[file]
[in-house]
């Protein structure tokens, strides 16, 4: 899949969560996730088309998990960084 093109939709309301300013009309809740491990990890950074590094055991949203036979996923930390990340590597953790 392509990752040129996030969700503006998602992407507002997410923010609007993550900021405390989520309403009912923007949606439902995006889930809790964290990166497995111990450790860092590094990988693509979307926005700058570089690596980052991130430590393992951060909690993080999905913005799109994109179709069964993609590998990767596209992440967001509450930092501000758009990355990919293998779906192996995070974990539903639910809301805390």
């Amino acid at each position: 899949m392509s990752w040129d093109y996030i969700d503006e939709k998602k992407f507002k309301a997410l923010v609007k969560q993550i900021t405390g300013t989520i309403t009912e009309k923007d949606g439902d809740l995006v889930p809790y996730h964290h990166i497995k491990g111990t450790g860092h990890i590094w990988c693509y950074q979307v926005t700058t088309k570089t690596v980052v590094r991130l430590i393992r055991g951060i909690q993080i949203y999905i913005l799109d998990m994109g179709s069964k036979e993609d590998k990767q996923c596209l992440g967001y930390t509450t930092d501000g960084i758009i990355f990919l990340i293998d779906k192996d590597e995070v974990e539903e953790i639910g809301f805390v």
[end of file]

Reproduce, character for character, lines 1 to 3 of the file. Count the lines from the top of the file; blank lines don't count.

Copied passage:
[in-house]
């Protein structure tokens, strides 16, 4: 899949969560996730088309998990960084 093109939709309301300013009309809740491990990890950074590094055991949203036979996923930390990340590597953790 392509990752040129996030969700503006998602992407507002997410923010609007993550900021405390989520309403009912923007949606439902995006889930809790964290990166497995111990450790860092590094990988693509979307926005700058570089690596980052991130430590393992951060909690993080999905913005799109994109179709069964993609590998990767596209992440967001509450930092501000758009990355990919293998779906192996995070974990539903639910809301805390």
């Amino acid at each position: 899949m392509s990752w040129d093109y996030i969700d503006e939709k998602k992407f507002k309301a997410l923010v609007k969560q993550i900021t405390g300013t989520i309403t009912e009309k923007d949606g439902d809740l995006v889930p809790y996730h964290h990166i497995k491990g111990t450790g860092h990890i590094w990988c693509y950074q979307v926005t700058t088309k570089t690596v980052v590094r991130l430590i393992r055991g951060i909690q993080i949203y999905i913005l799109d998990m994109g179709s069964k036979e993609d590998k990767q996923c596209l992440g967001y930390t509450t930092d501000g960084i758009i990355f990919l990340i293998d779906k192996d590597e995070v974990e539903e953790i639910g809301f805390v």